“You want to make sure with a race in which you'll be flying home with other drivers that you don't crash into them. It's happened before, and it can make for a little bit of a tense situation.”
The latest generation of “little Lears” represents a big departure from what Bill Lear envisioned when he started his iconic company 50 years ago. The original Learjet 23 forced passengers to trade comfort for speed in a cramped cabin with few amenities and limited range. My, how times have changed. Modern Learjets maintain the signature raked windshield and nose shape of their progenitors, but virtually everything else about these airplanes is different.
The new Learjet series offers seating for up to seven passengers in the 70, nine in the 75, and includes Wi-Fi, a state-of-the-art entertainment system, galleys, closet space and even a lavatory. All this while delivering a range of just over 2,000 nautical miles (with four passengers) and without sacrificing top speed, still a brisk 465 knots. The new Lears sell for $11.1 million and $13.55 million, respectively, and should enter service later this year.
While the 70 and 75 feature new avionics, tweaked engines, revised winglets and restyled interiors, they are not new airplanes per se. Rather they build on the airframe of the Learjet 45, first delivered in 1998, and the shorter-fuselage Learjet 40 that customers began receiving in 2004. The 40 has two fewer passenger seats and 100 gallons less fuel capacity than the 45; however, it shares the 45’s engines, avionics, wing, cockpit and fuselage cross-section. Those aircraft were themselves refreshed in 2004 and 2006, respectively, with enhanced engine performance and modestly updated cabins and were renamed the 45XR and 40XR.
Both aircraft sold relatively well until 2010 when they hit just 16 deliveries combined. Last year, combined deliveries improved modestly to 24. That number not only reflects the global recession, but also the fact that the airplanes are mature products in a depressed market segment.
New engine and avionics technology helps the 70 and 75 retain the value proposition of their predecessors: midsize comfort and performance with light-jet operating costs.
The new Honeywell TFE731-40BRs in the back, at 3,850 pounds of thrust each, have 10 percent more takeoff power than the engines that powered the 40 and 45. That gives the 70 and 75, aided by new canted winglets, faster climb times, better short-field performance and improved high/hot capabilities. The engines also promise to be 4 percent more fuel efficient than the Dash 20BRs they replace and likely will be more durable: they feature improved turbine sections and make innovative use of ceramic coatings on critical components such as ducts and turbine shrouds.
Pilots will benefit from the new Bombardier Vision cockpit, which is based on the Garmin G5000 touchscreen avionics system and includes synthetic vision technology and new GWX 70 weather radar. It also allows pilots to control cabin lighting and to dial directly into the Aircell ATG 5000 Wi-Fi system or the Iridium satphone via the touchscreens while wearing their headsets.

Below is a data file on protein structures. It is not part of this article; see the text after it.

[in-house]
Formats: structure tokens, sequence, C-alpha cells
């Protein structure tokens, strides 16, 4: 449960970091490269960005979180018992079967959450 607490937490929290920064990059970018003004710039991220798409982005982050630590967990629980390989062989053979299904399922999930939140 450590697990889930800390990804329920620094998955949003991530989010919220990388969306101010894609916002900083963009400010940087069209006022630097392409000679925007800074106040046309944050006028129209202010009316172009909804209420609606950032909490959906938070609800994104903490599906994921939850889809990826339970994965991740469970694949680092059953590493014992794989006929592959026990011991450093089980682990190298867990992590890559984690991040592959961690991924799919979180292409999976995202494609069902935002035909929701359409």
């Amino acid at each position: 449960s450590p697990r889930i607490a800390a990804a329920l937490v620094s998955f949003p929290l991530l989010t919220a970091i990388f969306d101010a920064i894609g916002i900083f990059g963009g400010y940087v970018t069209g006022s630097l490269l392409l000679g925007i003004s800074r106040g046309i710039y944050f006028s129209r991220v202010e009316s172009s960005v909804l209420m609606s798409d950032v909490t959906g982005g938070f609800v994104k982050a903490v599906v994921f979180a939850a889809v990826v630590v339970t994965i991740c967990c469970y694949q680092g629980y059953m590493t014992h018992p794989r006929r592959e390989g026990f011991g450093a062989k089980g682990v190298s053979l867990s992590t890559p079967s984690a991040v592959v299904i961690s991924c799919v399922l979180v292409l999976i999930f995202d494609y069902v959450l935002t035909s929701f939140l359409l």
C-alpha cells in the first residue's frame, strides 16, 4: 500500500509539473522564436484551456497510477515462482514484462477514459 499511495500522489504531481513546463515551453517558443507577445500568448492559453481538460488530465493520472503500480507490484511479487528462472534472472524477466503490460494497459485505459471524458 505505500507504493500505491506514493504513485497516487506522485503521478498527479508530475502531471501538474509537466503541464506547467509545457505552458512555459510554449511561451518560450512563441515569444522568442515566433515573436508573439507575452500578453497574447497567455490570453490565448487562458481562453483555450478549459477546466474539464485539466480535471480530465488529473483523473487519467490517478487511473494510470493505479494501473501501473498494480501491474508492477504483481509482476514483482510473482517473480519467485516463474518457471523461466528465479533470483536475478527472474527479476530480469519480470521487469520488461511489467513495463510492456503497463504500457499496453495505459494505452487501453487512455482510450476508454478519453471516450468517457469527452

In the cabin, the 70 and 75 borrow innovations from the still-under-development, all-composite, midsize-plus Learjet 85. They include sidewall cutouts for increased onboard personal storage, a smoother-looking headliner and revamped passenger service units. Seats have been refoamed and resculpted in two-tone leather for added comfort and a more modern appearance; however, they use the same frames as the seats on the 40 and 45.
The 70 and 75 galleys are new, too. The Learjet 75 has a 30 percent larger galley than the 45—enough room to serve eight passengers—thanks to elimination of the right-hand forward closet. The lavatory has been redesigned, yielding a more modern look and better functionality with more storage space. Compared with their progenitors, the 70 and 75 come with a wider selection of cabin materials and finishes. While the cabin volumes of these Lears are largely unchanged from those of their predecessors, the way the space is used and presented makes a huge difference in these airplanes.
The updated and lightweight Lufthansa Nice HD (high definition) cabin-management and entertainment system enhances the passenger experience. Lufthansa Technik originally developed Nice for its airliner VVIP interior completions and quickly migrated it into smaller aircraft, including the super-midsize Bombardier Challenger 300. As in the Challenger, the Nice systems aboard the 70 and 75 use transducers mounted behind panels in place of speakers to produce uniform sound throughout the cabin regardless of the ambient noise generated by aircraft movement.
Nice HD will be more compact and functional aboard the Learjet 70 and 75 with fewer control boxes and thin seven-inch HD monitors that pop up at each passenger position. The Wi-Fi network and cabin functions can be controlled by a downloadable app and graphical user interface for a passenger’s smartphone or other electronic device. An optional Blu-ray-player-sized media center can be upgraded to provide audio/video on demand and act as a server for moving maps, DVDs and other video. Up to two applications can be played back simultaneously in HD. The system is highly configurable and features an open-architecture design that makes for easy updating. It satisfies all approved encryption and digital-rights-management requirements for streaming HD.
All of these performance and comfort improvements augment the airplanes’ historical value and already have generated strong market interest. Learjets used to just get you there fast; now they also let you travel in comfort with plenty of connectivity.
*includes a seat on belted toilet, **four passengers